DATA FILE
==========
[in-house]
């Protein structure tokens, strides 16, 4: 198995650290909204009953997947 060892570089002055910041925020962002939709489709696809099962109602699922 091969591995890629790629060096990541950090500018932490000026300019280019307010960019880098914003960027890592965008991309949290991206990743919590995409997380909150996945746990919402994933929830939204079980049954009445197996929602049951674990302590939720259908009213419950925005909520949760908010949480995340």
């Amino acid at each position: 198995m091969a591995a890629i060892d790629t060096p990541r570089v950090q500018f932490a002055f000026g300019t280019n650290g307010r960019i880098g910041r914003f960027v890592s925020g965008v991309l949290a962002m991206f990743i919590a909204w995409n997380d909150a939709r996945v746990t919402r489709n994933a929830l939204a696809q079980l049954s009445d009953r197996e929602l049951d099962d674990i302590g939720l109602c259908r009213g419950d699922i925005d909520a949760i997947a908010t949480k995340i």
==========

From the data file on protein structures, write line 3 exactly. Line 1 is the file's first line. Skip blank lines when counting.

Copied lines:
């Amino acid at each position: 198995m091969a591995a890629i060892d790629t060096p990541r570089v950090q500018f932490a002055f000026g300019t280019n650290g307010r960019i880098g910041r914003f960027v890592s925020g965008v991309l949290a962002m991206f990743i919590a909204w995409n997380d909150a939709r996945v746990t919402r489709n994933a929830l939204a696809q079980l049954s009445d009953r197996e929602l049951d099962d674990i302590g939720l109602c259908r009213g419950d699922i925005d909520a949760i997947a908010t949480k995340i």